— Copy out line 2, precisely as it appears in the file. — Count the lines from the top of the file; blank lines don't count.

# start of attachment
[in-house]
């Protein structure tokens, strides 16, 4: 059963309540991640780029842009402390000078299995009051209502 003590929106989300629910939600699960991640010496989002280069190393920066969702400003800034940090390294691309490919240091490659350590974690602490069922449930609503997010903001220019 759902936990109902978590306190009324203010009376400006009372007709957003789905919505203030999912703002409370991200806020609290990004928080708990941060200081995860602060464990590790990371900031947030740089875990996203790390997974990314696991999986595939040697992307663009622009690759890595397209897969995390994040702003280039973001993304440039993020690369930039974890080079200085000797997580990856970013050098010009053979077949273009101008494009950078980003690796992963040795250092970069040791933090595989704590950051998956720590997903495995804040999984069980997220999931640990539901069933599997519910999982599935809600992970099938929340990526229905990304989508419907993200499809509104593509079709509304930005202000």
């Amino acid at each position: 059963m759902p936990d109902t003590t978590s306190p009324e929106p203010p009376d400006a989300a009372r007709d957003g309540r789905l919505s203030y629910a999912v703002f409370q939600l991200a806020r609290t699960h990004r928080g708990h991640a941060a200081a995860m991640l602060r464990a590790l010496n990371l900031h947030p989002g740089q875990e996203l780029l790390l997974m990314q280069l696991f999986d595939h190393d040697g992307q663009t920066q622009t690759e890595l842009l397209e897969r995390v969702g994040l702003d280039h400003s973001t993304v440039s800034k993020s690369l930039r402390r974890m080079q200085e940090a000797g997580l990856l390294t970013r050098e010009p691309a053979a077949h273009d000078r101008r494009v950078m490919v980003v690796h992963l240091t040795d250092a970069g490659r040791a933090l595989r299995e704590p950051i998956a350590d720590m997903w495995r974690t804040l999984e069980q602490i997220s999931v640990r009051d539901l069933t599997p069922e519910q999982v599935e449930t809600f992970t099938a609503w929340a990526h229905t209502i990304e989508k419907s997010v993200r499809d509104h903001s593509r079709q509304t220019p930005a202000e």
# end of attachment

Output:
């Protein structure tokens, strides 16, 4: 059963309540991640780029842009402390000078299995009051209502 003590929106989300629910939600699960991640010496989002280069190393920066969702400003800034940090390294691309490919240091490659350590974690602490069922449930609503997010903001220019 759902936990109902978590306190009324203010009376400006009372007709957003789905919505203030999912703002409370991200806020609290990004928080708990941060200081995860602060464990590790990371900031947030740089875990996203790390997974990314696991999986595939040697992307663009622009690759890595397209897969995390994040702003280039973001993304440039993020690369930039974890080079200085000797997580990856970013050098010009053979077949273009101008494009950078980003690796992963040795250092970069040791933090595989704590950051998956720590997903495995804040999984069980997220999931640990539901069933599997519910999982599935809600992970099938929340990526229905990304989508419907993200499809509104593509079709509304930005202000």